• Joint Physical Custody: When the parents share physical custody the court will base its decision on the best interests of the child.
  • Sole Physical Custody: A parent who has sole physical custody has a presumptive right to relocate subject to certain conditions (discussed below).
  • Sole Legal Custody: A parent who only has legal custody will likely not be able to relocate with the child or prevent the other parent from relocating with the child without requesting a modification based on a change of circumstance.

Sole Physical Custody: Do I Still Need the Court’s Permission to Move?

California’s Family Code § 7501 states that a custodial parent has the presumptive right to relocate (a presumptive right to relocate is a right where the court assumes in favor of the relocation) and that relocation by the custodial parent does not necessarily mean that there has been a change in circumstance which would require a modification to the child custody agreement. (The court has clarified that the custody referred to in the Family Code is physical custody and not legal custody. See In re Marriage of Burgess, (1996) 13 Cal. 4th 25.)[1] However, the decision to relocate must be made in good-faith and not be based on a desire to hurt or otherwise harm the non-custodial parent.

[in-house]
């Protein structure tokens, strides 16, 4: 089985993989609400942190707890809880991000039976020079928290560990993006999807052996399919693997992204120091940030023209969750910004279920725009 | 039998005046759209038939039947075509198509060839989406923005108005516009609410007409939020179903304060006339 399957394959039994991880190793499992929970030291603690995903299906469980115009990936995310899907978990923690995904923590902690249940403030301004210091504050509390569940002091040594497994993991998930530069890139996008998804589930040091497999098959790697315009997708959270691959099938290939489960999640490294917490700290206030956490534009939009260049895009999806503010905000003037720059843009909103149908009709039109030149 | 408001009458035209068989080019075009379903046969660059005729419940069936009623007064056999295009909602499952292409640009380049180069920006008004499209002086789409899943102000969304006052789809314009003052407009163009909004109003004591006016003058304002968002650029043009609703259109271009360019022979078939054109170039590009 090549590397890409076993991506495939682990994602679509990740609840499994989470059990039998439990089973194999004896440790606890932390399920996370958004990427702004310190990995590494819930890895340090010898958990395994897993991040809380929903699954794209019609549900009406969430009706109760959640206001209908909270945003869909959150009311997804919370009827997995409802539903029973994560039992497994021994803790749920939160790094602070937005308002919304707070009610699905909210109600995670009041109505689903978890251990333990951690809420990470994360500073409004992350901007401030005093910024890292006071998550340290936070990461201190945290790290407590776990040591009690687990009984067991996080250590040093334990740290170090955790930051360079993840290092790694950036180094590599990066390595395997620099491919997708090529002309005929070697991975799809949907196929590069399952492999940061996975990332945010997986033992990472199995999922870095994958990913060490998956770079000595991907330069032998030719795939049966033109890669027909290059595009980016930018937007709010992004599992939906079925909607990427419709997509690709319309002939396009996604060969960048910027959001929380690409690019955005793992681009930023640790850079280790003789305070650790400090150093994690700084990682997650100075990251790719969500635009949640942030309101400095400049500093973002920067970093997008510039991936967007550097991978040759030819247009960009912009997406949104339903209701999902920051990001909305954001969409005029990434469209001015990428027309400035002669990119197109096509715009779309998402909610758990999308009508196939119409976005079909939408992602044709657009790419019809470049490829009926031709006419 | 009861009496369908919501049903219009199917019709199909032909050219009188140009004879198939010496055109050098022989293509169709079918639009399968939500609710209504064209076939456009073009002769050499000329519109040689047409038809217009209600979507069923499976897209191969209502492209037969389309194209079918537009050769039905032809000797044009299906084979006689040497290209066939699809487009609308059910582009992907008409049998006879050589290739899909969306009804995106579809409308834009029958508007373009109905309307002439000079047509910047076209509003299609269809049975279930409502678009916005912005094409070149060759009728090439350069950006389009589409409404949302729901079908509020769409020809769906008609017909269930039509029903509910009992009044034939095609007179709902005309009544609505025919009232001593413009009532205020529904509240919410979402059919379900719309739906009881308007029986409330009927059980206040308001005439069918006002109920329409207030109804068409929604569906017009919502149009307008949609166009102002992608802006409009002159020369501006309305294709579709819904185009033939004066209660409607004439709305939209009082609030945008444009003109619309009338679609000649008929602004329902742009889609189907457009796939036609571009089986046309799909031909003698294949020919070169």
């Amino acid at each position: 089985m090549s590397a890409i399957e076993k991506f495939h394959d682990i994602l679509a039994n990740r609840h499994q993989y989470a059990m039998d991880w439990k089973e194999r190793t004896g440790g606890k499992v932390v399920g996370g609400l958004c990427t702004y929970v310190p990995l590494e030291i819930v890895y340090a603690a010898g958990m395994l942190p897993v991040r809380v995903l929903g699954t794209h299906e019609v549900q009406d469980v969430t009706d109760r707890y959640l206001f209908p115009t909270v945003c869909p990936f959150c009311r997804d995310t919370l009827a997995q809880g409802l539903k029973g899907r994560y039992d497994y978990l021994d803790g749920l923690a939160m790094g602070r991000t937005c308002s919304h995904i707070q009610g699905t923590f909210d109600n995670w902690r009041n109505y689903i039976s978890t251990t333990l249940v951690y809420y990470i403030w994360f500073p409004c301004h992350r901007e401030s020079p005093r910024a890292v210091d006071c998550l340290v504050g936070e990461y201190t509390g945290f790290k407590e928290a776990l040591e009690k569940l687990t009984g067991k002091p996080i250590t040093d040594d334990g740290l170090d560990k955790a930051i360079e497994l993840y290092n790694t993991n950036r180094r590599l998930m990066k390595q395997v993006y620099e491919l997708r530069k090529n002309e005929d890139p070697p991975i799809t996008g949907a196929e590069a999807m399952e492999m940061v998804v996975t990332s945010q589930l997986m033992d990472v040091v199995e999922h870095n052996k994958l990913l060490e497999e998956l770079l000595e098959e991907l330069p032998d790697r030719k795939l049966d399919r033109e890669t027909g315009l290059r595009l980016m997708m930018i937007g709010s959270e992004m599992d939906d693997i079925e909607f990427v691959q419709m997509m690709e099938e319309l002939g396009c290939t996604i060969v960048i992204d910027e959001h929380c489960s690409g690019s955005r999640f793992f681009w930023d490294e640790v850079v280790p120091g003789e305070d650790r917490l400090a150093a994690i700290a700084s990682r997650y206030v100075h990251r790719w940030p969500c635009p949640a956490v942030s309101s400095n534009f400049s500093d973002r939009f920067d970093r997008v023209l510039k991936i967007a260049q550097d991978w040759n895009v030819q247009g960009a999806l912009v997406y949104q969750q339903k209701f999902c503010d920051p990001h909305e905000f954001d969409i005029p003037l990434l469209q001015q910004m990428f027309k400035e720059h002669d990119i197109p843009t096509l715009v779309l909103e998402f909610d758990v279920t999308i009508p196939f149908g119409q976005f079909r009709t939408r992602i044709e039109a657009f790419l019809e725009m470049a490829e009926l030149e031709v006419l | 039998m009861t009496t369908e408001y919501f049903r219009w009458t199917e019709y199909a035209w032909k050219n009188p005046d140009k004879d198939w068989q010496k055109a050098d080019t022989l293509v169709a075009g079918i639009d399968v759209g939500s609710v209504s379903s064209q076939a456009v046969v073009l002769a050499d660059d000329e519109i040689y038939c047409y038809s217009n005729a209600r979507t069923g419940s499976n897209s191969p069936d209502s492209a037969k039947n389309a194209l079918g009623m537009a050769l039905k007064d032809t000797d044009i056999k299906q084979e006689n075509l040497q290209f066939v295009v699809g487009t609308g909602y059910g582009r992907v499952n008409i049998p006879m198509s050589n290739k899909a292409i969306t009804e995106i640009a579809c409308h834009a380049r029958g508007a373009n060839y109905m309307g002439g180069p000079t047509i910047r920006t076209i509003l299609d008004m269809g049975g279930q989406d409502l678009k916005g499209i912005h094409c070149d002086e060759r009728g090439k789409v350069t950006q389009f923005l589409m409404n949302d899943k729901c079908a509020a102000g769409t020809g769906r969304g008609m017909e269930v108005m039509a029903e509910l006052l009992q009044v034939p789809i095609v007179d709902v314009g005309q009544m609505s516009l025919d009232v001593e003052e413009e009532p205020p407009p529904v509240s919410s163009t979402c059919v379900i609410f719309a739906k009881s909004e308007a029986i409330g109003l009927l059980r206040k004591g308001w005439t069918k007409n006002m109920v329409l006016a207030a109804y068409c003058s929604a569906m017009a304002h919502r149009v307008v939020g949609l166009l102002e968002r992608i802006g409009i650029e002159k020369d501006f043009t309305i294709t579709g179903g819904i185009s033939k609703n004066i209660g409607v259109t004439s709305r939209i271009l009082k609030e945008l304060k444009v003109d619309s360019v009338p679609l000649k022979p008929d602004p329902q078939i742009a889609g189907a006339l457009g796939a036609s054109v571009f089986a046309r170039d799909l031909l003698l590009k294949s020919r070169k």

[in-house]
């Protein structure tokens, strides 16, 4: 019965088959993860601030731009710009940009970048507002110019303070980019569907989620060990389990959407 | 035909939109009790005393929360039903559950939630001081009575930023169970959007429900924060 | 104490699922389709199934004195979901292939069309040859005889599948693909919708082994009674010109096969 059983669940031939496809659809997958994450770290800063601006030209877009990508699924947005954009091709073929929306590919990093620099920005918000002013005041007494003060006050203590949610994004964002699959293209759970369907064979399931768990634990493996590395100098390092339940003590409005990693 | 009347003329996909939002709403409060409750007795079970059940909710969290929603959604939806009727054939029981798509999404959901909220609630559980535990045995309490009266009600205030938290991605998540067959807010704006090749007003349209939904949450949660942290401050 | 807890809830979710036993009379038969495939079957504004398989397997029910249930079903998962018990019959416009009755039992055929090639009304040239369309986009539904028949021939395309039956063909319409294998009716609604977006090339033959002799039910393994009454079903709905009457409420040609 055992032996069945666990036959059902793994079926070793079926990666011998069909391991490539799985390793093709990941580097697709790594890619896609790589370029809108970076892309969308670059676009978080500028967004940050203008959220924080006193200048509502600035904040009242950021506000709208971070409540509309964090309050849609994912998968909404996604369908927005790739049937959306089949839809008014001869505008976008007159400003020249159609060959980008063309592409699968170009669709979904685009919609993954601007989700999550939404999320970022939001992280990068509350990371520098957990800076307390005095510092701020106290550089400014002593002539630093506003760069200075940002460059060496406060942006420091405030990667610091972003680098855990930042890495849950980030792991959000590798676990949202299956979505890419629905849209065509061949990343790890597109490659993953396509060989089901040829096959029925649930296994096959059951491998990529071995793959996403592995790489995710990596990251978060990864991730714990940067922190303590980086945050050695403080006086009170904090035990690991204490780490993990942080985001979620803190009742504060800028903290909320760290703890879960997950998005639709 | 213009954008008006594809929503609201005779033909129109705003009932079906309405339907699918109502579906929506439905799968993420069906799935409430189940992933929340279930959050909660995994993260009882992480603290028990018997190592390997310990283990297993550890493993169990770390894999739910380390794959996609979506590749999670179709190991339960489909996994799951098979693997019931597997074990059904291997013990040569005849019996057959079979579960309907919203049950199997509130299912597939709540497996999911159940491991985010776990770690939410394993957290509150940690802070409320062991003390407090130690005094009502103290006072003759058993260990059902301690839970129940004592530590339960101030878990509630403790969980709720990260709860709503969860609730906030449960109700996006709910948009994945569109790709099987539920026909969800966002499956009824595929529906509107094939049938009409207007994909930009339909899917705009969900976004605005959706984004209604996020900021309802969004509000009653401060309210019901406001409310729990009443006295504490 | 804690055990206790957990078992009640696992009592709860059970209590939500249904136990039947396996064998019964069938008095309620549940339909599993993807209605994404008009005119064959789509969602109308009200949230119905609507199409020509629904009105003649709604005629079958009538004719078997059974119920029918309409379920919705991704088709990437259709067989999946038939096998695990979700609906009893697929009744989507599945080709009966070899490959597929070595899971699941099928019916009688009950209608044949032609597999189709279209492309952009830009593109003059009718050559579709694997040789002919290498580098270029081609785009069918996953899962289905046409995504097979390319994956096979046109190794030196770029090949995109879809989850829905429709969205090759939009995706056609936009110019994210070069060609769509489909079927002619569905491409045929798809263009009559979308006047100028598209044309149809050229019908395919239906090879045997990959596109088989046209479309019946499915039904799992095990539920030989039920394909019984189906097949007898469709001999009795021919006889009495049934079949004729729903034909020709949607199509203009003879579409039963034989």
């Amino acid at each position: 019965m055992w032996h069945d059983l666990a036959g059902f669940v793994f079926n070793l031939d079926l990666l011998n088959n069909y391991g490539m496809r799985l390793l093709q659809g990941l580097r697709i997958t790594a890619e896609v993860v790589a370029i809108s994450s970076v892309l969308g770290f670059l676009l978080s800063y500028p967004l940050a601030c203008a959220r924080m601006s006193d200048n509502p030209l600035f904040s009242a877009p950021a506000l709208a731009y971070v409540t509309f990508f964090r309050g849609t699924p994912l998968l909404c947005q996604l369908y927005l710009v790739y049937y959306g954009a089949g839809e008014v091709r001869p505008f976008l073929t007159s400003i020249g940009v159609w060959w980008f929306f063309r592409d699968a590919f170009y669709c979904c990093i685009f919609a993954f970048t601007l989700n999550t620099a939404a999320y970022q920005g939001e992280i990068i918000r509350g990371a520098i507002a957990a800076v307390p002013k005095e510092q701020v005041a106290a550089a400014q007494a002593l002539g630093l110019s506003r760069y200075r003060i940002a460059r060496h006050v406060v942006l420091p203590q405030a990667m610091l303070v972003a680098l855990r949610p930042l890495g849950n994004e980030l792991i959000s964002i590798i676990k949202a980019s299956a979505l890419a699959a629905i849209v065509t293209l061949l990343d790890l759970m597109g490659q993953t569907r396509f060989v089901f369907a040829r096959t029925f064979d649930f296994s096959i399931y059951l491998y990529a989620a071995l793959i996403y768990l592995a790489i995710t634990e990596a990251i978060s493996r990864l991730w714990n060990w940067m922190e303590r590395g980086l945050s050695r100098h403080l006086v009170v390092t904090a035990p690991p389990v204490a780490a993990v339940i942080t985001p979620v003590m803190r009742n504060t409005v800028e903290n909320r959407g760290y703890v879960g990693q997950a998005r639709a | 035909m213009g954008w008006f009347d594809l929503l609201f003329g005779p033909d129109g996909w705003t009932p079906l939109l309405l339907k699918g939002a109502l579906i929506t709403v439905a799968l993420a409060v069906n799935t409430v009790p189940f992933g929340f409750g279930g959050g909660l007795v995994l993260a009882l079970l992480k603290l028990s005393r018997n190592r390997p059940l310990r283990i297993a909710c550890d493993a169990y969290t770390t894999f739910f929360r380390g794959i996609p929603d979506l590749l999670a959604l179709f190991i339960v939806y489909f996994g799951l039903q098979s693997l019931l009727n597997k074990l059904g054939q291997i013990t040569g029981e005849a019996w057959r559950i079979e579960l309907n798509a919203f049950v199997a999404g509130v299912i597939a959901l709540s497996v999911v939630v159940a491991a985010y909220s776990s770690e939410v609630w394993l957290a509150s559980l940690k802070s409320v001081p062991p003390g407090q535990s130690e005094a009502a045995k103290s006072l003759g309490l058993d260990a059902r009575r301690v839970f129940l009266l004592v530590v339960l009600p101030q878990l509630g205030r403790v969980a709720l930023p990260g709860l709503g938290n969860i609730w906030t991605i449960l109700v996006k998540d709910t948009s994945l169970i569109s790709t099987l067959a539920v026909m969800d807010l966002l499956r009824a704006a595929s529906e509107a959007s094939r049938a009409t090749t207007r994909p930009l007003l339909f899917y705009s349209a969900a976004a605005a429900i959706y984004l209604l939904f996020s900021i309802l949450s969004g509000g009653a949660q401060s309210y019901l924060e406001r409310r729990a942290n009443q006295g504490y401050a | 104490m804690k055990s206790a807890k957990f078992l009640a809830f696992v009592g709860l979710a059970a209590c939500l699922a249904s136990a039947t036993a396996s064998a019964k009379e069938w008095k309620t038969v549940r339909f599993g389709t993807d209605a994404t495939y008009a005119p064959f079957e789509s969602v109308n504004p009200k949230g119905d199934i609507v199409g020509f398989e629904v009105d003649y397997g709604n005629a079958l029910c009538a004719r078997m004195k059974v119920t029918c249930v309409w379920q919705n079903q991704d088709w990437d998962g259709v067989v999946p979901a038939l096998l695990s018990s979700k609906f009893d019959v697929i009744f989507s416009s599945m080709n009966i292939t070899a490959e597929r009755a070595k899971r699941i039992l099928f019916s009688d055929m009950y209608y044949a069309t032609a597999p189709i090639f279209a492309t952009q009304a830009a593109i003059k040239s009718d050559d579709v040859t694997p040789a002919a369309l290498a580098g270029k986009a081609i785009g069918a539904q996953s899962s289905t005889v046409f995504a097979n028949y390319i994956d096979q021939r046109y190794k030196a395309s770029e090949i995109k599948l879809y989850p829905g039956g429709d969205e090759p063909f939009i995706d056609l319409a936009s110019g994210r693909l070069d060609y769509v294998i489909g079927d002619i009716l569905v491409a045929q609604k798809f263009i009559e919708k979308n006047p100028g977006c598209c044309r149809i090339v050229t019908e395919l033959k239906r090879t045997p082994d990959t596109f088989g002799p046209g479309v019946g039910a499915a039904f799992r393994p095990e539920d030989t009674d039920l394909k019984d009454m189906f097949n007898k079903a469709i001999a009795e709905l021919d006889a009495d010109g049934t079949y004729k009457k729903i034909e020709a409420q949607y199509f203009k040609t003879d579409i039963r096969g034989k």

• Take a look at the legal analysis of each custody agreement:
  • Sole Physical: The parent has a presumptive right to relocate.
  • Sole Legal: The parent will probably need a modification.
  • Joint Physical: The parent will probably need a modification.
  • Joint Legal: The parent will probably need a modification.

Accordingly, a parent who has sole physical custody has a presumptive right to relocate to another area because the move itself would not affect the other parent’s legal custody rights. However, despite a presumption in favor of relocating, the court still has the power to prevent any relocation if it would “prejudice the rights or welfare of the child” or if the non-custodial parent can show that the move would be detrimental to the child. Having sole physical custody generally means that the court is more likely to decide in your favor, However, it does not mean that you can move away without informing the court and even though you have the presumptive right to move, your move-away request can still be denied should the court find that the move is in bad-faith or not in the child’s best interests.

Non-Custodial Parent’s Opposition to the Move